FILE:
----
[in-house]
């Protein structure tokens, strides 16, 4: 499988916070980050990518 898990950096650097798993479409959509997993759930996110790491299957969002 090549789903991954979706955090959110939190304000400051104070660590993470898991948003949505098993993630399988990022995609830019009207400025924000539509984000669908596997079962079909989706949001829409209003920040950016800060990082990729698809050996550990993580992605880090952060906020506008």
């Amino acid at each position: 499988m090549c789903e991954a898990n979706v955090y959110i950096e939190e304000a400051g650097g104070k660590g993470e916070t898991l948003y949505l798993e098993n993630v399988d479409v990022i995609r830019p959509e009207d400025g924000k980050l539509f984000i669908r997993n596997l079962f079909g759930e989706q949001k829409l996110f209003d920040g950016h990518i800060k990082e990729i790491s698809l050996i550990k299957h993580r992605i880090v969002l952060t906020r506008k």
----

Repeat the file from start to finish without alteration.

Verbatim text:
[in-house]
């Protein structure tokens, strides 16, 4: 499988916070980050990518 898990950096650097798993479409959509997993759930996110790491299957969002 090549789903991954979706955090959110939190304000400051104070660590993470898991948003949505098993993630399988990022995609830019009207400025924000539509984000669908596997079962079909989706949001829409209003920040950016800060990082990729698809050996550990993580992605880090952060906020506008």
């Amino acid at each position: 499988m090549c789903e991954a898990n979706v955090y959110i950096e939190e304000a400051g650097g104070k660590g993470e916070t898991l948003y949505l798993e098993n993630v399988d479409v990022i995609r830019p959509e009207d400025g924000k980050l539509f984000i669908r997993n596997l079962f079909g759930e989706q949001k829409l996110f209003d920040g950016h990518i800060k990082e990729i790491s698809l050996i550990k299957h993580r992605i880090v969002l952060t906020r506008k």